A Pedestrian Journey Through Russia and Siberian Tartary: To the Frontiers of China, the Frozen Sea, and Kamtchatka, Volume 1 (Google eBook)

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Constable and Company, 1829 - Soviet Union
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Page 193 - Tongousi of eating whenever there is food, and never permitting any thing that can be eaten to be lost. I gave the child a candle made of the most impure tallow, a second, and a third, and all were devoured with avidity. The steersman then gave him several pounds of sour frozen butter; this also he immediately consumed ; lastly, a large piece of yellow soap ; all went the same road ; but as I was...
Page 202 - I quitted the town of Zashiversk, not ungrateful for the hospitality of its poor inhabitants, who had supplied me with plenty of fish, here eaten in a raw state, and which to this hour I remember as the greatest delicacy I have ever tasted. Spite of our prejudices, there is nothing to be compared to the melting of raw fish in the mouth; oysters, clotted cream, or the finest jelly in the world is nothing to it ; nor is it only a small quantity that may be eaten of this precious commodity. I myself...
Page 11 - Rub the feet at going to bed with spirits mixed with tallow dropped from a candle into the palm of the hand ; on the following morning no blister will exist. The spirits seem to possess the healing power, the tallow serving only to keep the skin soft and pliant. This is Captain Cochrane's advice, and the remedy was used by him in his pedestrian tour...
Page 53 - I resumed my route. I had still left me a blue jacket, a flannel waistcoat, and a spare one, which I tied round my waist in such a manner that it reached down to the knees ; my empty knapsack was restored to its old place, and I trotted1 on with even a merry heart.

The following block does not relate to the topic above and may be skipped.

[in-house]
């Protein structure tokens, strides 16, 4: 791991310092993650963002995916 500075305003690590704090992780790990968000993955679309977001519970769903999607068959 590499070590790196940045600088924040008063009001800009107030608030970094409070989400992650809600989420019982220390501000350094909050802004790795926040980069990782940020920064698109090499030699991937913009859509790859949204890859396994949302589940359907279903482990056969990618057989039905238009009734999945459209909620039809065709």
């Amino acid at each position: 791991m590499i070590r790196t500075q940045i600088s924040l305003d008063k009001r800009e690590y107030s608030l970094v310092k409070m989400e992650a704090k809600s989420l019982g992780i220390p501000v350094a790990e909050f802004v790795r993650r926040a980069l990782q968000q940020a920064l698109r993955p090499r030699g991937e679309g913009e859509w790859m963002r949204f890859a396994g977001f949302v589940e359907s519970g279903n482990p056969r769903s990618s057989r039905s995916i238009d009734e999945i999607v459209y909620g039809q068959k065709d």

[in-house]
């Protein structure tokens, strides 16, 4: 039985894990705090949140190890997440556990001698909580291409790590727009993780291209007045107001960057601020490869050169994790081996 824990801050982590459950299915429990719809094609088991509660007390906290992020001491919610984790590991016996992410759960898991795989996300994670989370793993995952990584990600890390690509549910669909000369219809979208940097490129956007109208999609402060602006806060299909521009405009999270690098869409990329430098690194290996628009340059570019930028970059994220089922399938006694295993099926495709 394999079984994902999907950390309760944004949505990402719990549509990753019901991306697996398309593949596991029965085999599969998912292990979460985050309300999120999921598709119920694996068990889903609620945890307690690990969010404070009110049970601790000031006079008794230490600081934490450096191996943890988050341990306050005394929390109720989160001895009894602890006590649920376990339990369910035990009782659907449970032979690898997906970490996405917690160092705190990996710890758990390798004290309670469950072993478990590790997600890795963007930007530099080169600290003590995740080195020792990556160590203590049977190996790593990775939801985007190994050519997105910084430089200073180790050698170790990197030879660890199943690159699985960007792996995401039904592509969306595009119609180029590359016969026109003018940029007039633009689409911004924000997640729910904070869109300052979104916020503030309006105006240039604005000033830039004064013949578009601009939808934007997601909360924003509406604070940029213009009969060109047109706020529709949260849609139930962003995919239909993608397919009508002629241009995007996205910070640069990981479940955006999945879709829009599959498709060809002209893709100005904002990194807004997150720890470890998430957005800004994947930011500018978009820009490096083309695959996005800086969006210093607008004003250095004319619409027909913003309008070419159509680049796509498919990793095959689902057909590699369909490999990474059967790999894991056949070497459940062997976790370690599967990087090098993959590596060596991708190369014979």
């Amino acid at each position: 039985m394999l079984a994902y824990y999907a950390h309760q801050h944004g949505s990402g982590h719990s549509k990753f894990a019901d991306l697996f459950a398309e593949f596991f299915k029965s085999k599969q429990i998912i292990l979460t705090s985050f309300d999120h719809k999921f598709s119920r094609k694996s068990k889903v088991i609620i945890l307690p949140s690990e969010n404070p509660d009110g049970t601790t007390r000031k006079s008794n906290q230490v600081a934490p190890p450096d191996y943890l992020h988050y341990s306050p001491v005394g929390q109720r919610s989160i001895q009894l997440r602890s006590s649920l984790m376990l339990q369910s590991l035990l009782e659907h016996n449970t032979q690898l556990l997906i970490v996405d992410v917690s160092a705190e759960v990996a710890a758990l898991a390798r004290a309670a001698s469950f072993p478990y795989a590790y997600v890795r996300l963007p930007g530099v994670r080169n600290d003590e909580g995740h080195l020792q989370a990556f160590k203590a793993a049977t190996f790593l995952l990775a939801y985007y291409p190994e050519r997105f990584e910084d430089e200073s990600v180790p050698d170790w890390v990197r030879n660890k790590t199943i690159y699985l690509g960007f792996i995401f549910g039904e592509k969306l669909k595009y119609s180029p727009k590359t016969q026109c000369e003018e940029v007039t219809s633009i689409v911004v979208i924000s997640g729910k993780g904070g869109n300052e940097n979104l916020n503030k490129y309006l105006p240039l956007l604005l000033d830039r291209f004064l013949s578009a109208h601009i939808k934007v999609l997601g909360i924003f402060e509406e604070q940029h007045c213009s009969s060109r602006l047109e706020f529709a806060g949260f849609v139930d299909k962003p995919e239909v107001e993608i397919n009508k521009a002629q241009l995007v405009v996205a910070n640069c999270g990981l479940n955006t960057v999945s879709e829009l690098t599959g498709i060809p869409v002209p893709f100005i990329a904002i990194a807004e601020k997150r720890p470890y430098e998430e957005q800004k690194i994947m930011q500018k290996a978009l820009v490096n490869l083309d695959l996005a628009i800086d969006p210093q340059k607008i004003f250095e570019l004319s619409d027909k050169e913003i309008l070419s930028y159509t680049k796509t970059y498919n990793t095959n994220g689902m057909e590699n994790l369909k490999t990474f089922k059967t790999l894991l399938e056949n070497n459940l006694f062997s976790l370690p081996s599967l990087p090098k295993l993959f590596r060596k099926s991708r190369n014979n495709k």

Page 243 - Tchuktchi laughed at me for such a childish employment of my time. While upon this subject, I may remark, as a circumstance relative to the game of chess, and which has repeatedly surprised me, that wherever a people recognize and play it, they are infallibly Asiatics. Neither the Tchuktchi nor the Koriaks understand any thing of it, but all the Kamtchatdales, and other Asiatics, are familiar with it. The features of the Yukagiri lead me to suppose them Tartars, and not a race very distinct from...
Page 40 - Yes, I am."" You are den," said he, " dat lilly Massa Jonny I know at de same time." It now turned out that this black gentleman, with the two carriages and four horses each, had been my father's and my uncle's servant thirteen years before. Having talked over old matters, he remarked that he could never have...
Page 51 - I was suddenly seized from behind by two ruffians, whose visages were as much concealed as the oddness of their dress would permit. One of them, who held an iron bar in his hand, dragged me by the collar towards the forest, while the other, with a bayonetted musket, pushed me on in such a manner as to make me move with more than ordinary celerity ; a boy, auxiliary to these vagabonds, was stationed on the road-side to keep a look-out.
Page 187 - Yaknti then with their axes proceeded to fell timber, while I and the Cossack, with our lopatkas, or wooden spades, cleared away the snow, which was generally a couple of feet deep. We then spread branches of the pine tree, to fortify us from the damp or cold earth beneath us ; a good fire was now soon made, and each bringing a leathern bag from the baggage, furnished himself with a seat. We then put the kettle on the fire, and soon forgot the sufferings of the day.
Page 246 - Each reindeer can draw three or four poods, or one hundred and fifty pounds weight. Those which come to the fair return only to the river Tchaon, where they are exchanged for those which belong to, and which had come from the Bay of St. Lawrence. Seventy-five and ninety days are required for them to perform the journey, which is about eight hundred versts, or five hundred miles. There were three chiefs at the fair : first, Yebrashka, who commands the tribes inhabiting the banks of the Tchaon, Packla,...
Page 223 - ... in an idea that the body of the patient is possessed with one or more devils, attended with incessant hiccoughs. The parties afflicted with it are generally most delicate and interesting in their appearance ; and it is seldom indeed that any individual is cured. In females it prevails to such an extent as utterly to prevent pregnancy. I have seen them hiccough to so great an extent, as to induce me to strike them on the upper part of the spine, in the hope of relieving them from the pain by a...

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